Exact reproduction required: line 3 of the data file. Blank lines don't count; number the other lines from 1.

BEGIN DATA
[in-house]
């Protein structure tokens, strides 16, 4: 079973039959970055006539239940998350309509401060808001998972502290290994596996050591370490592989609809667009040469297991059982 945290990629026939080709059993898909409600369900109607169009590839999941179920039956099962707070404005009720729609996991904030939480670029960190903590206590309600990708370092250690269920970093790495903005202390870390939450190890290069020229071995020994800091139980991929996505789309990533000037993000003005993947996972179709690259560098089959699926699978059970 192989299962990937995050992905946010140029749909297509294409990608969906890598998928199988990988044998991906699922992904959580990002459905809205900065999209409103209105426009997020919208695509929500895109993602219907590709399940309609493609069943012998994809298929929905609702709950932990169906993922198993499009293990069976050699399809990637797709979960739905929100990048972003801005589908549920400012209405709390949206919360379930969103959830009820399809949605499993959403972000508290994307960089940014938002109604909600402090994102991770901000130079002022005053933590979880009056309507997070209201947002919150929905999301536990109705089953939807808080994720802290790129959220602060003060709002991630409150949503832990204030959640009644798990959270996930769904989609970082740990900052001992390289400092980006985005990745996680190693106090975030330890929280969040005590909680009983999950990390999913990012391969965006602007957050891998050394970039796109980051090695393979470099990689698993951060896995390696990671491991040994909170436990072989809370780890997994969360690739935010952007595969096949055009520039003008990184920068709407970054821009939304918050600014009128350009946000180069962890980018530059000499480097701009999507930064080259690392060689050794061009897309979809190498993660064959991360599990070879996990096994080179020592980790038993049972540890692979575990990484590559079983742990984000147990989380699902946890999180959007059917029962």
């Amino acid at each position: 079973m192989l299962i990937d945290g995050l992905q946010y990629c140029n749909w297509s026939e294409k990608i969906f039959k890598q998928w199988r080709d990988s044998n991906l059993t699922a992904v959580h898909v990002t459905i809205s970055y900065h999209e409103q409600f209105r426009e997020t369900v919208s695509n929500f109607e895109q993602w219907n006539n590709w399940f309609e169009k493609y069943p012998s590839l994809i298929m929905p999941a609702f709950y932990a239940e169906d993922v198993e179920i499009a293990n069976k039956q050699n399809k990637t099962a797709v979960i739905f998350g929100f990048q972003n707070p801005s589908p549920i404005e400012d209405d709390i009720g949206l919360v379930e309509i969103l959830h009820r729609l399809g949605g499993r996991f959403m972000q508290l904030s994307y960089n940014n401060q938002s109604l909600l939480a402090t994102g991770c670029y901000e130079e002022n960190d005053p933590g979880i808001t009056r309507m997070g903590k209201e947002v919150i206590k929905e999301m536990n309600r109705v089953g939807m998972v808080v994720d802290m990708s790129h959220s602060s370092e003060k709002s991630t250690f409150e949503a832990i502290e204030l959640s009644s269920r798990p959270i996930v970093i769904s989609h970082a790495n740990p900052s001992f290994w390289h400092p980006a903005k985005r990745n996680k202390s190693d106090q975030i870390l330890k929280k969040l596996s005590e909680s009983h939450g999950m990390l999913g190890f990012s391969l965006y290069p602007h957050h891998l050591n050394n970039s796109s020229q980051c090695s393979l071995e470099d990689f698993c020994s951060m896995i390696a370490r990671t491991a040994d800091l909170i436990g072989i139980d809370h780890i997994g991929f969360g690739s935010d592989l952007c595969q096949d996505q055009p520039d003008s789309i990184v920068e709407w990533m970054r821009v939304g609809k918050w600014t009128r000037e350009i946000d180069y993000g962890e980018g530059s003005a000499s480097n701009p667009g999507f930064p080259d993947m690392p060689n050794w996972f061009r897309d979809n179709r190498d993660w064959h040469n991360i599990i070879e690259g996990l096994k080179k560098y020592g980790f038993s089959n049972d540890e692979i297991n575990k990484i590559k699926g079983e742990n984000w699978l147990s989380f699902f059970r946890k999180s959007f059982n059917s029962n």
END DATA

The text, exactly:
């Amino acid at each position: 079973m192989l299962i990937d945290g995050l992905q946010y990629c140029n749909w297509s026939e294409k990608i969906f039959k890598q998928w199988r080709d990988s044998n991906l059993t699922a992904v959580h898909v990002t459905i809205s970055y900065h999209e409103q409600f209105r426009e997020t369900v919208s695509n929500f109607e895109q993602w219907n006539n590709w399940f309609e169009k493609y069943p012998s590839l994809i298929m929905p999941a609702f709950y932990a239940e169906d993922v198993e179920i499009a293990n069976k039956q050699n399809k990637t099962a797709v979960i739905f998350g929100f990048q972003n707070p801005s589908p549920i404005e400012d209405d709390i009720g949206l919360v379930e309509i969103l959830h009820r729609l399809g949605g499993r996991f959403m972000q508290l904030s994307y960089n940014n401060q938002s109604l909600l939480a402090t994102g991770c670029y901000e130079e002022n960190d005053p933590g979880i808001t009056r309507m997070g903590k209201e947002v919150i206590k929905e999301m536990n309600r109705v089953g939807m998972v808080v994720d802290m990708s790129h959220s602060s370092e003060k709002s991630t250690f409150e949503a832990i502290e204030l959640s009644s269920r798990p959270i996930v970093i769904s989609h970082a790495n740990p900052s001992f290994w390289h400092p980006a903005k985005r990745n996680k202390s190693d106090q975030i870390l330890k929280k969040l596996s005590e909680s009983h939450g999950m990390l999913g190890f990012s391969l965006y290069p602007h957050h891998l050591n050394n970039s796109s020229q980051c090695s393979l071995e470099d990689f698993c020994s951060m896995i390696a370490r990671t491991a040994d800091l909170i436990g072989i139980d809370h780890i997994g991929f969360g690739s935010d592989l952007c595969q096949d996505q055009p520039d003008s789309i990184v920068e709407w990533m970054r821009v939304g609809k918050w600014t009128r000037e350009i946000d180069y993000g962890e980018g530059s003005a000499s480097n701009p667009g999507f930064p080259d993947m690392p060689n050794w996972f061009r897309d979809n179709r190498d993660w064959h040469n991360i599990i070879e690259g996990l096994k080179k560098y020592g980790f038993s089959n049972d540890e692979i297991n575990k990484i590559k699926g079983e742990n984000w699978l147990s989380f699902f059970r946890k999180s959007f059982n059917s029962n």